Last post Jul 16, 2019 04:28 PM by arunairs
Jul 13, 2019 05:00 PM|arunairs|LINK
What should one consider when porting apps to .NET core 3.0 from .NET 4.5 in terms of App Domains, TCP/IP, , SSL (certificates), Linux, GAC,, etc.
Jul 14, 2019 08:00 AM|maherjendoubi|LINK
Which kind of apps are you porting?
Jul 14, 2019 02:09 PM|arunairs|LINK
Both desktop and web based, that use almost all features like Winforms, WPF, WCF, RESTful Apps, ASP.NET MVC, REST based services using WEB API , Windows Services etc. While have found counterparts to many of these in .NET Core 3.0, my concerns are what
happens to things like app domains, active directory, registry access etc in .NET Core 3.0,
App Domains for example are used for code
isolation, what is its counterpart in .NET Core?
Another are of concern are with security. Take the case of X509 certificates. How will certificates be handled in code ( I currently have code that uses a CA server that downloads them, installs them, revokes
them, renews them etc.) in .NET 4.x? How will these work under .NET Core running on a Linux box? I (certificates are stored differently in Windows and other OSes, under Linux and mac OS)?. How will deploying libraries
to GAC work in .NET Core?
I was hoping to find a link or a comprehensive document that provides porting guidelines of the features in .NET Framework, to .NET Core 3.0 and later to .NET 5. I have not been able to find a comprehensive document from Microsoft that address
Jul 14, 2019 07:25 PM|bruce (sqlwork.com)|LINK
Core 3.0 is in preview, and its focus is on "windows" desktop application support.
When you develop in .net core, you need to decide if you need cross platform support, or writing for windows only desktop app using winforms, or writing an OS/x desktop only app using visual studio for the mac and Xcode story designer.
Some old .net technologies like the GAC and App Domain support are not moving forward, and there is no planned support. DLL unload is planned for a future release. core supports a shared folder where know runtimes can be installed, but there is no notion
of a GAC.
You need to review each techonogly you use, to see what its support in Core 3.0 is. For example, while there is WCF package for core, its not supported by the MS nor is a direction they currently plan on supporting.
winforms and WPF will be windows only, and as compatible as possible.
a technology like X509 will have cross platform api's, but not necessarily cross platform tools. a CA server that updates computers with certificates is outside the .net core scope at this time. core just has the api's to load and use certificates.
for AD, ntlm is windows only, while kerberos is cross platform. the AD ldap api is cross platform, and there is a new cross platform ad directory service api. as core can p-invoke any windows api, you can also create a wrapper for most windows api services.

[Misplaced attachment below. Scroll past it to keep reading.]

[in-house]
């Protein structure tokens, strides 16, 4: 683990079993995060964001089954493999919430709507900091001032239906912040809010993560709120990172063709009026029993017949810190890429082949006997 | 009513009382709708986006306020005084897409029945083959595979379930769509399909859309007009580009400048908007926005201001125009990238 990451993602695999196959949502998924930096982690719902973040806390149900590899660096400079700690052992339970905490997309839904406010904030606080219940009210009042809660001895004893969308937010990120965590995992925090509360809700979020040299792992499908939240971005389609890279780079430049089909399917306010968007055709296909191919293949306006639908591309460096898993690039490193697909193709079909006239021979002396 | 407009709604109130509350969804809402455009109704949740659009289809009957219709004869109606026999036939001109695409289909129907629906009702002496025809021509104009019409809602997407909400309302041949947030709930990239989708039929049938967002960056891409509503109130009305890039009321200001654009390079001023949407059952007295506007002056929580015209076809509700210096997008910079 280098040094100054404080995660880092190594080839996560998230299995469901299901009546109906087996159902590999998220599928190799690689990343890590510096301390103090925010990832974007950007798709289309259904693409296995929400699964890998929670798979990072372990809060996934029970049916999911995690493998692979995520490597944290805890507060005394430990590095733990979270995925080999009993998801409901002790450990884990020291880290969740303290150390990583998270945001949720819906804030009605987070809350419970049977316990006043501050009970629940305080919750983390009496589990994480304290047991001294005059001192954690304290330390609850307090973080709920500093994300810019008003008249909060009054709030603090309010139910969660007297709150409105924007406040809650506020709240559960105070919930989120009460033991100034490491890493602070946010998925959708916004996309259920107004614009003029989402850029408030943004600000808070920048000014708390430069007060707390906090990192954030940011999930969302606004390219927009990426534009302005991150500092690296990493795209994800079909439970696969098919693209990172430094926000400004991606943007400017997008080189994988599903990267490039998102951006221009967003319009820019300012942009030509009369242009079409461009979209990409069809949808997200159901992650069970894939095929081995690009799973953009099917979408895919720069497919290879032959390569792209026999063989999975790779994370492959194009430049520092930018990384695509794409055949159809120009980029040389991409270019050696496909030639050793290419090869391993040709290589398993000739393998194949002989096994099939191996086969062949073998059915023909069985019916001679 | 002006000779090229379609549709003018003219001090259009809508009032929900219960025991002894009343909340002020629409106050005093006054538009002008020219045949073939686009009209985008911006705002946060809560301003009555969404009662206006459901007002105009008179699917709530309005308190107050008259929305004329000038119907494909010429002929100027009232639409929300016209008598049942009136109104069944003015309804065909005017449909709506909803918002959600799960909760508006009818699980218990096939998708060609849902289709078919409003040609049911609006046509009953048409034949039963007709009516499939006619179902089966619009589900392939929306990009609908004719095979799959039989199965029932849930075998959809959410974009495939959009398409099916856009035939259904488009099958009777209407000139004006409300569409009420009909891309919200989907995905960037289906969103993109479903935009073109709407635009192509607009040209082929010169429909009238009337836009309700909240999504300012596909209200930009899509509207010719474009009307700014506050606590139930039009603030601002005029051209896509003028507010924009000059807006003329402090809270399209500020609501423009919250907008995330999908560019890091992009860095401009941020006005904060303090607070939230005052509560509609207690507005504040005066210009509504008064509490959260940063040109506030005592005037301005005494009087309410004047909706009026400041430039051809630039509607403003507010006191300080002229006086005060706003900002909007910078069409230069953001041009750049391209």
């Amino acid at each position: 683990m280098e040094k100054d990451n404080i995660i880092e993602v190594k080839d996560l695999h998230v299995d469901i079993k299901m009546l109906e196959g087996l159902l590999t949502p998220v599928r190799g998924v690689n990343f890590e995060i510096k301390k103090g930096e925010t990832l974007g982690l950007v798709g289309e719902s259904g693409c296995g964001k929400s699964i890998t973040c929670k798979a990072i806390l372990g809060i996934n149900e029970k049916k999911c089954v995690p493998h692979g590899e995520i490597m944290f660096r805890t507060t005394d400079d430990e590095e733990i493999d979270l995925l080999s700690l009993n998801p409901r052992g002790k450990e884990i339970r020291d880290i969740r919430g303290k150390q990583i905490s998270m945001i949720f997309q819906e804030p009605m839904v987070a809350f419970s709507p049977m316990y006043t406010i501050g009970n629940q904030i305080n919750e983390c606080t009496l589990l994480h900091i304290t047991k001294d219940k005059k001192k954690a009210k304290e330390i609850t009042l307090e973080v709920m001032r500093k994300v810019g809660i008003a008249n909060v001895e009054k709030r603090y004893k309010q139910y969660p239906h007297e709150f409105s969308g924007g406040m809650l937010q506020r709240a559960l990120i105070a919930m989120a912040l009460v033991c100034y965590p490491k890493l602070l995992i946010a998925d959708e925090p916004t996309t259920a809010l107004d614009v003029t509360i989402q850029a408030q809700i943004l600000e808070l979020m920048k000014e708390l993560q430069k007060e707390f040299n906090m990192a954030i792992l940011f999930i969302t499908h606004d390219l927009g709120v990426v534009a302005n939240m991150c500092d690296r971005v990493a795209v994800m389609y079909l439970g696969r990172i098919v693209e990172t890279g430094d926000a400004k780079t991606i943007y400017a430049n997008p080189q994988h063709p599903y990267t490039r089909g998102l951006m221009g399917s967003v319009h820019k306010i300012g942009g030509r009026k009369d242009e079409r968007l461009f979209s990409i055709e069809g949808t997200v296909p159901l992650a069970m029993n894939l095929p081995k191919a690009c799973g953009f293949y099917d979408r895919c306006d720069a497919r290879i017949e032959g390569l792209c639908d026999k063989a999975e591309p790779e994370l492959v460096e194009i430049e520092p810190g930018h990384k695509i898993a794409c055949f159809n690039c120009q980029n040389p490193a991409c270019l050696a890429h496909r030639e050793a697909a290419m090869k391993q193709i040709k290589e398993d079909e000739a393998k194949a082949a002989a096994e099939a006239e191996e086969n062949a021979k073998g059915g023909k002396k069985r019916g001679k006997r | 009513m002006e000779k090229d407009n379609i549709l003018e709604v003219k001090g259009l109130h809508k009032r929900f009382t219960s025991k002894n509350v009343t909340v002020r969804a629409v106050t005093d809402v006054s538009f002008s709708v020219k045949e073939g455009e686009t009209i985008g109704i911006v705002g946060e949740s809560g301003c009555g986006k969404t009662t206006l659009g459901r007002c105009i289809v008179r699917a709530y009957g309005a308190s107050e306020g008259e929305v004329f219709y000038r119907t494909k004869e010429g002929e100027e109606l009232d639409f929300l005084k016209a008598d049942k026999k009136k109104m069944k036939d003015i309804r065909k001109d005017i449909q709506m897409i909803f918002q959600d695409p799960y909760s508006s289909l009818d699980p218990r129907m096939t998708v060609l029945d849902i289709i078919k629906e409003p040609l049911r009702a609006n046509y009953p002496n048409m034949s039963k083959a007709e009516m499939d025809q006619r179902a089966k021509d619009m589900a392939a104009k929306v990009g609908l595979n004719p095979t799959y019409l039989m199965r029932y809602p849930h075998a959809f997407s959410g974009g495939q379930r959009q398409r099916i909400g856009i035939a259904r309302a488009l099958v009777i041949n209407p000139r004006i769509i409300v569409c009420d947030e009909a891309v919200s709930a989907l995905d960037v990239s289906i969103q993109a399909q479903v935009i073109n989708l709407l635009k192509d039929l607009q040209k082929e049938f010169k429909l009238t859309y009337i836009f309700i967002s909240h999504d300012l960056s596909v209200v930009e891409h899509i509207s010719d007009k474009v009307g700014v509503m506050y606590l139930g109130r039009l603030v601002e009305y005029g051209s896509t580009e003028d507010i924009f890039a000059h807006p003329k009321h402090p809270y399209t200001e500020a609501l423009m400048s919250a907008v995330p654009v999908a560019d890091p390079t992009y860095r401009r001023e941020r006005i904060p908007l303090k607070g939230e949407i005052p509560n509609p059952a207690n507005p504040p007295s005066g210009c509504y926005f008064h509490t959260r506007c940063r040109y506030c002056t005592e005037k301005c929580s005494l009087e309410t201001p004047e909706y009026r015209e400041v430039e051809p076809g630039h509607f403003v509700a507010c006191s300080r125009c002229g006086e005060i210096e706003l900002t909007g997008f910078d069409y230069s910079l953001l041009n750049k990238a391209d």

many of the designer tools will not be available for core coding, and instead be manual or a command line tools.
MVC and Webapi have the most support, and visual studio has utilities to identifies areas that will need rework (any access to the IIS/asp.net pipeline, webforms, global.asx, etc)
you will also need to look at core support for your nuget packages. MS estimates some 70% could be ported to core easily, but some may never be ported. If your nuget package does not have current update activity in GitHub, I'd look at replacing it, or doing
your own fork.
you are more likely to find information by googling each technology individually. I would expect more porting help to come after 3.0/3.1 release. core 3.1 is the LTS release due in sep/oct 2019. core 3.0/3.1 is the release where you can (however painful)
build all your apps with core, 5.0+ is where you are expected to write new apps in core.
Jul 14, 2019 07:29 PM|maherjendoubi|LINK
For X509 certificates, in stead of using these classes
you have to use these classes
How will deploying libraries to GAC work in .NET Core?
<div class="answercell post-layout--right"> <div class="post-text" itemprop="text">
No there's not, not in the way you think of the GAC. Core apps are meant to be isolated from each other, so you can patch one without fear of affecting the others. You ship all the packages you need with the app.
For porting Desktop apps to .NET Core, please refer to these blog posts:
Jul 16, 2019 09:47 AM|Sherry Chen|LINK
Hi arunairs ,
.NET 3.0 now supports WPF and Windows Forms. .NET Core 3.0 also supports cross development between UWP, WPF, and Windows Forms. This provides developers flexibility to bring modern interfaces of UWP into Windows Forms and WPF.
If you’re building a new app and your company has approved it, .NET Core is the way to go. .NET Core will continue to get better and better.
.NET Core is better suited for cross-platform needs. .NET Core apps are supported on Windows, Linux, and macOS. Microsoft’s popular open source code editor, Visual Studio Code, is supported on Windows, Linux and macOS. VS Code supports modern needs of code
editors including IntelliSense and debugging. Most third-party editors, such as Sublime, Emacs, and VI, work with .NET Core.
Microservices architecture is supported in .NET Core, which allows cross platform services work with .NET Core including services developed with .NET Framework, Java, Ruby, or others.
For porting the code from .NET Framework to .NET Core and the comparison between .Net framework and .Net Core , you could take a look at the following links :
Best Regards ,
Jul 16, 2019 04:28 PM|arunairs|LINK
Thank you for the detailed post, and yes I am currently looking at each individual technology and making an assessment.